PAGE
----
In Japan, several organizations fight against the commercialization of sex, human trafficking but also try to prevent young girls from adult video scouting and joshi kosei practices.
“I think we are making our sex disposable, like a fast food. You crave for it and you buy it. It’s instant gratification” says Shihoko Fujiwara shares in one of her TEDxTokyo talks, straightforwardly. During her speech, the founder of NGO Lighthouse, shared the story of a thirteen-year-old girl who was forced into sex industry for two months. Her clients would be college students or even men the same age as her grandfather. She was probably scouted through a website commonly used by interested men to choose the girl they want to meet, as if it’s not a person but only a product to fulfill a craving. “I think we can choose a society were the commercialisation of sex is our daily life or, we choose a society where we teach our children the importance of sexuality and the positive side of sex and how to build an intimate relationship.”
The NGO Lighthouse: Center for Human Trafficking Victims, founded in 2004 by Shihoko Fujiwara, is leading the fight for eradicating the issue of human and sex trafficking in Japan and worldwide. The activist worked in the anti-trafficking organization Polaris in the US and when she came home in Japan, she started Lighthouse (previously named Polaris Project Japan). Fujiwara and her staff soon received many messages in their hotline from victims who shared their stories. In 2015, Lighthouse disclosed pieces of evidence on the trafficking of children, child pornography and prostitution in Japan to the UN Special Rapporteur to raise more awareness internationally.
According to the Global Slavery Index 2018, at least 0.3 for every thousand people in Japan were living in conditions of modern slavery in 2016. In the same year, the Government found 50 victims of human trafficking, 37 of which were involved in sexual exploitation and 9 were forced to work as hostesses – this mainly applies to foreign workers, mostly Filipino women, who came to Japan after being offered good jobs and high salaries, but ended up in sex work instead.
AV scouting and JK industry
Another common form of sexual exploitation is the AV (Adult Videos) scouting: everyday in the streets young women and girls are stopped and asked if they’re interested in a job as a model or actress, but those who accept and sign the contract are usually dragged into porn industry.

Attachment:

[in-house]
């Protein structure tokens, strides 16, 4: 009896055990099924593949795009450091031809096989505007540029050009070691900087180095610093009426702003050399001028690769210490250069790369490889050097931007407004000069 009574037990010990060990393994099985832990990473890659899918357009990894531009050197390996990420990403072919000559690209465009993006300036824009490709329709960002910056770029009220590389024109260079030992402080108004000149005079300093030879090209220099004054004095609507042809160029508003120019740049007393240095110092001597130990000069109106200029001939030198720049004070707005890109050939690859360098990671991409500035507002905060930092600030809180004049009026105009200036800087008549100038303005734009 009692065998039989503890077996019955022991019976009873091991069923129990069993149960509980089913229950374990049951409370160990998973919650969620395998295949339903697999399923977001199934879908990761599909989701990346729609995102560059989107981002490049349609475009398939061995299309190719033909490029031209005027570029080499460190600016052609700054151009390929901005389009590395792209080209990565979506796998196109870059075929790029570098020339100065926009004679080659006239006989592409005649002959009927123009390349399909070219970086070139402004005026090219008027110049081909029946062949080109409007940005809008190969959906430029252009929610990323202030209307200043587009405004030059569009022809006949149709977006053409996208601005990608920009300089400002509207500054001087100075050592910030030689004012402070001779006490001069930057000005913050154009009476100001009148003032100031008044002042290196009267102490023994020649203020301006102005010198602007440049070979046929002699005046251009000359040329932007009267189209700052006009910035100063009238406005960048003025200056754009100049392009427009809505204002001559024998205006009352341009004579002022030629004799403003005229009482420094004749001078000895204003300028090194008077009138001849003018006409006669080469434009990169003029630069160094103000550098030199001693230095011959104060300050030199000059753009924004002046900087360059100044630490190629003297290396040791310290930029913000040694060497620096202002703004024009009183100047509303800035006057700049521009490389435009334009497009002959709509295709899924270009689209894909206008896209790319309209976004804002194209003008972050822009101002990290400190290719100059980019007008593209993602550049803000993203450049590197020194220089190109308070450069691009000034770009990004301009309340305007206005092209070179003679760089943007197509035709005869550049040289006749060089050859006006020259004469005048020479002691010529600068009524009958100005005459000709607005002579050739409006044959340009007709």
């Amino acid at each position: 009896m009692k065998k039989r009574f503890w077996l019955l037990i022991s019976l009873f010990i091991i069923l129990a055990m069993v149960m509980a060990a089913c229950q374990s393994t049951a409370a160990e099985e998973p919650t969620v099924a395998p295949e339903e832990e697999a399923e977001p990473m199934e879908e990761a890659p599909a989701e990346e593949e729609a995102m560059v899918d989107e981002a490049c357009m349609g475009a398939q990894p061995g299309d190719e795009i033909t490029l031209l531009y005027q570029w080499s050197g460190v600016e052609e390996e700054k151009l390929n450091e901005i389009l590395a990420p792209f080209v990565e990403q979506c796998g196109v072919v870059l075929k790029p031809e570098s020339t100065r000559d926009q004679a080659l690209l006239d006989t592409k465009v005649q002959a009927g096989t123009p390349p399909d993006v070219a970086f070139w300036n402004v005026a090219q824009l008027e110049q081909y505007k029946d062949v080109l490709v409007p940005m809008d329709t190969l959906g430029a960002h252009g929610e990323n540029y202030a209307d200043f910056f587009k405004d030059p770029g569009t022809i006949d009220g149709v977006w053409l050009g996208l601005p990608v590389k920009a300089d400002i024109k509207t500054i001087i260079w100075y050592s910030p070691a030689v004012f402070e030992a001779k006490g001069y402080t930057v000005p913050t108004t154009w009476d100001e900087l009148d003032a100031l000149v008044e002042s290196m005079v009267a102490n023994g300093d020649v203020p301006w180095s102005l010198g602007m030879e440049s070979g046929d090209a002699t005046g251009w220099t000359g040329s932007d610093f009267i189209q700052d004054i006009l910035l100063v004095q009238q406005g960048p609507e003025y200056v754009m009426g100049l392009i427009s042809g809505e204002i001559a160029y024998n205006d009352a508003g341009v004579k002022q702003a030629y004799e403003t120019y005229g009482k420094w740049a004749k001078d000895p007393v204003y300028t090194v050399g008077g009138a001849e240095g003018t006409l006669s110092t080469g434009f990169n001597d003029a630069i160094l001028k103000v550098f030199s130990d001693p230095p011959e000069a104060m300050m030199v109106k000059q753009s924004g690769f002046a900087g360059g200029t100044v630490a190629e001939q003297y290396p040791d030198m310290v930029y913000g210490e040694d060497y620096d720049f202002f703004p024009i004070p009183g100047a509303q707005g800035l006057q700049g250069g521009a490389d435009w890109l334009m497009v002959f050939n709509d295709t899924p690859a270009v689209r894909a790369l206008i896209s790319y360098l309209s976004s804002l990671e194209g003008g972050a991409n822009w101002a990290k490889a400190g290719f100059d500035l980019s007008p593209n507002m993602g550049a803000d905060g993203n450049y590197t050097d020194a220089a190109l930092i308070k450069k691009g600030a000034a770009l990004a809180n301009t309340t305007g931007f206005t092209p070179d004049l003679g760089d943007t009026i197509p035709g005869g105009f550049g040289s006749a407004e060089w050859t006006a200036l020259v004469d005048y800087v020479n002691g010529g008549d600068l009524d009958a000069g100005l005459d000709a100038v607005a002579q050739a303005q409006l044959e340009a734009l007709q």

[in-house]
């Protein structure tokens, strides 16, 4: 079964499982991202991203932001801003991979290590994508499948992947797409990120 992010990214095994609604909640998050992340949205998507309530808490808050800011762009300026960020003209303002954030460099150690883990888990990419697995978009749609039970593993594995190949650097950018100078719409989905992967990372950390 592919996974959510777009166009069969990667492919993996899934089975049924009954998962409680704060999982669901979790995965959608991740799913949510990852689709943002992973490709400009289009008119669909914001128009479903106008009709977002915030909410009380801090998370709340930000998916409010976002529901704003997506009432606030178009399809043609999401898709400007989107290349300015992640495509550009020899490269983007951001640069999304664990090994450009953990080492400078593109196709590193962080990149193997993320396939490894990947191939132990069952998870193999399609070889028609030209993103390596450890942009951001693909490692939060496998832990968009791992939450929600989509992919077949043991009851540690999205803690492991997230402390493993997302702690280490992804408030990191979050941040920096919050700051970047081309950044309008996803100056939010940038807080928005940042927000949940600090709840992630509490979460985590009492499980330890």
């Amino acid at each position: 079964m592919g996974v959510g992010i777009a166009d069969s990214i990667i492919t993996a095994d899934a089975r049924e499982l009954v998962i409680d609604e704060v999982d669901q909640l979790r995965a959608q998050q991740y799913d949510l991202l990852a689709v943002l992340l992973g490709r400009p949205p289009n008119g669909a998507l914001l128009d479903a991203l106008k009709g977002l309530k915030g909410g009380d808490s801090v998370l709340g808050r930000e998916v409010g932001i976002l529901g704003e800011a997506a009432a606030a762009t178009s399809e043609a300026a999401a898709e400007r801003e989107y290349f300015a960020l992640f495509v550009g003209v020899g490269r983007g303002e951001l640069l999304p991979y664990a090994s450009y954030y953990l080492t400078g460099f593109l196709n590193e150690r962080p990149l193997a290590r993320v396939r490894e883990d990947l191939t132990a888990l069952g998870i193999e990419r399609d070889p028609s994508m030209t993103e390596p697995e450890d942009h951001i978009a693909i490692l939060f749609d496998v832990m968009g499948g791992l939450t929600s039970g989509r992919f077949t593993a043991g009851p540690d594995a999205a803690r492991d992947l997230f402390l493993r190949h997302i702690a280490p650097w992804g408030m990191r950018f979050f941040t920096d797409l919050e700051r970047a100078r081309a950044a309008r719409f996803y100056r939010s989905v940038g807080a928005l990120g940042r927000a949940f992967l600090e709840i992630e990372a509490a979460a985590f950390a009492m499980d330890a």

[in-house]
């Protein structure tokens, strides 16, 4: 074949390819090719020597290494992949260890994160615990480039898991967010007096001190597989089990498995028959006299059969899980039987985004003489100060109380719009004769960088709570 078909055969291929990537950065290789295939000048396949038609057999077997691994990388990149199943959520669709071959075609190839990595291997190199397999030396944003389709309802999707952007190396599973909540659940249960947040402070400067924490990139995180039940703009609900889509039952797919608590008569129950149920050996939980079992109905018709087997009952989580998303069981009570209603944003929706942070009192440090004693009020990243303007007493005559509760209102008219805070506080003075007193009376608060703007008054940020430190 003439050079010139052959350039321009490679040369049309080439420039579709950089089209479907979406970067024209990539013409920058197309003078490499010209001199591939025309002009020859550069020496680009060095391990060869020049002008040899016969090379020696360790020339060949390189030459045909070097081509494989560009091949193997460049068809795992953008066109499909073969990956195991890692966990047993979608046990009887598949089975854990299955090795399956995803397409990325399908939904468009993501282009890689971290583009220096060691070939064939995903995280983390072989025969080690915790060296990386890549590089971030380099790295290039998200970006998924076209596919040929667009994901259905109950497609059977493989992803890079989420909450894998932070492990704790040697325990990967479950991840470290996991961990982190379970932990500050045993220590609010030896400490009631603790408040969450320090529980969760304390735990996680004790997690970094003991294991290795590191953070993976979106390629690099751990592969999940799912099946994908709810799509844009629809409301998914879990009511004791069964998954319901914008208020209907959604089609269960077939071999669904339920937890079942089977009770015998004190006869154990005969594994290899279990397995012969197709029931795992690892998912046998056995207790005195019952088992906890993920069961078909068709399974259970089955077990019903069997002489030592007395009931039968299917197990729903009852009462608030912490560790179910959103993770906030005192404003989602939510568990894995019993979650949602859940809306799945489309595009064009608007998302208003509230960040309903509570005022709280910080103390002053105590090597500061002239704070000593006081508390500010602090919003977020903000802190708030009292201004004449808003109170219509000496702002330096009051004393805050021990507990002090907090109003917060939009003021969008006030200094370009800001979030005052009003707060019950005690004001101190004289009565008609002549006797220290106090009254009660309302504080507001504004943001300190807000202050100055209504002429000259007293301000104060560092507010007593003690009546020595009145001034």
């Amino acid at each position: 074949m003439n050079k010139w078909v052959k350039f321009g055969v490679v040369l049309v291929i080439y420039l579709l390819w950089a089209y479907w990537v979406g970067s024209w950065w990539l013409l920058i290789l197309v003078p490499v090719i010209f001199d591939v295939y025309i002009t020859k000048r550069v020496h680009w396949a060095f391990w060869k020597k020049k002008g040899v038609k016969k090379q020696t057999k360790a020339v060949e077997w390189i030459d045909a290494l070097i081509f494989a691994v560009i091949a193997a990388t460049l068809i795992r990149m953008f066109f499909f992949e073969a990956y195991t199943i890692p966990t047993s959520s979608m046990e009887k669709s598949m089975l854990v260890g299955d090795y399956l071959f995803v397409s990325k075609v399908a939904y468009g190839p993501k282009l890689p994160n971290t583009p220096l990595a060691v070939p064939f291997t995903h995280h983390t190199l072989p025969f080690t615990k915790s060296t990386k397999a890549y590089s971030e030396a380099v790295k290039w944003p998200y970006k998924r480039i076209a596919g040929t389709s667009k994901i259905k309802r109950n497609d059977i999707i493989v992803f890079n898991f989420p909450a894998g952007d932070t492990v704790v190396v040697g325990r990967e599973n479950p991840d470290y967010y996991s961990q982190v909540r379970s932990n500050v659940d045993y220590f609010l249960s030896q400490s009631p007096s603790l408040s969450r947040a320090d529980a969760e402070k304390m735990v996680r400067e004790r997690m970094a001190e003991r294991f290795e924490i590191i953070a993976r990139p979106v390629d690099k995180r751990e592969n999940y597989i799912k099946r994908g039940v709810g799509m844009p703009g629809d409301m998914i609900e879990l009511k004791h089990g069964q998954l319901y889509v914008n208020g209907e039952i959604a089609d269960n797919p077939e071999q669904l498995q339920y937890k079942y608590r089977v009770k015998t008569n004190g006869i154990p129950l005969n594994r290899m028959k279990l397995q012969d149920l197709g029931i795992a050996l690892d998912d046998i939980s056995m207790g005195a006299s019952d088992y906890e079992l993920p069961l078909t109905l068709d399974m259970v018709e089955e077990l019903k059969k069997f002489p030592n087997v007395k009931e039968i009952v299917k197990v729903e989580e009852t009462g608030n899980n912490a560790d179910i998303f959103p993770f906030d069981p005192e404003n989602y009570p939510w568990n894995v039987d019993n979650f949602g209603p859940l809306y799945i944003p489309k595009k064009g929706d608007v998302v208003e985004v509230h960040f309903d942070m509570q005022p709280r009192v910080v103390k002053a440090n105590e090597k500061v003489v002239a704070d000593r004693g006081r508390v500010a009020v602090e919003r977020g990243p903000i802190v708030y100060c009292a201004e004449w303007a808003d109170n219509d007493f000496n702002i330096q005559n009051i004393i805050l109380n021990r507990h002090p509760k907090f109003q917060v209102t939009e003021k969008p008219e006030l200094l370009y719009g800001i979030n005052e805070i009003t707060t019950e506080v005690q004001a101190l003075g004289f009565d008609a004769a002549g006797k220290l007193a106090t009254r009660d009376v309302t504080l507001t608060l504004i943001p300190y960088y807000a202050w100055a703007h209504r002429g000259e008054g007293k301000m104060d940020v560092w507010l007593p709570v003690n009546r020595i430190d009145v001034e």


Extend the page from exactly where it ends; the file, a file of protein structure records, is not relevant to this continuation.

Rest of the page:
One of the most concerning forms of human trafficking is the so called JK industry, where JK stands for joshi kōsei (high school girls). High school and underage girls – especially those who belong to vulnerable families – are scouted via kawaii advertisements online to work in cafés and entertain a clientele of adult men. While the service is supposed to be only a chat or uranagi, the cases in which it turns into sex abuse and prostitution are not rare.
The presence of such industries and the cheap ways Japanese girls can access them are red flag for misogyny in Japanese society. Women are treated as items on sale and only irrelevant measures have been taken from the authorities to stop those crimes. The peak was reached last week, with a controversy over a Red Cross poster – that was meant to invite more people to donate their blood – showing the anime character Uzaki-chan (from Uzaki-chan wants to hang out) in an over-sexualised scene. The objectification of women is still an appealing marketing strategy, even when the purpose is blood donation.
A café for young girls in need
While the Government is taking no responsibility for human trafficking, self-driven women have been taken action to aid the victims. One of the NPO founded to help young girls forced into sex exploitation is the Bond Project. Jun Tachibana and the Bond staff drive their Bond Car in the streets of Tokyo to find the runaway girls who would offer sex for money and a house and to give them a safe shelter and someone they can talk to. A similar project is Colabo, started by activist Yumeno Nito. Nito and other volunteers bring every Wednesday their Tsubomi Café in Shibuya and Shinjuku after 6pm and welcome every young girl in need of food, a shelter or just some company. A lot of runaway teenagers seek for help in the Tsubomi Café where they find adults that treat them like a caring family would.
Today Lighthouse’s goal is the education of government officials and a large part of Japanese society on what is human trafficking, why it is bad and how to eliminate it. At the moment, there are no laws against human trafficking in Japan, and those related to sex traffick mostly blame the women. The plan is to establish a new anti-trafficking law in Japan by next year.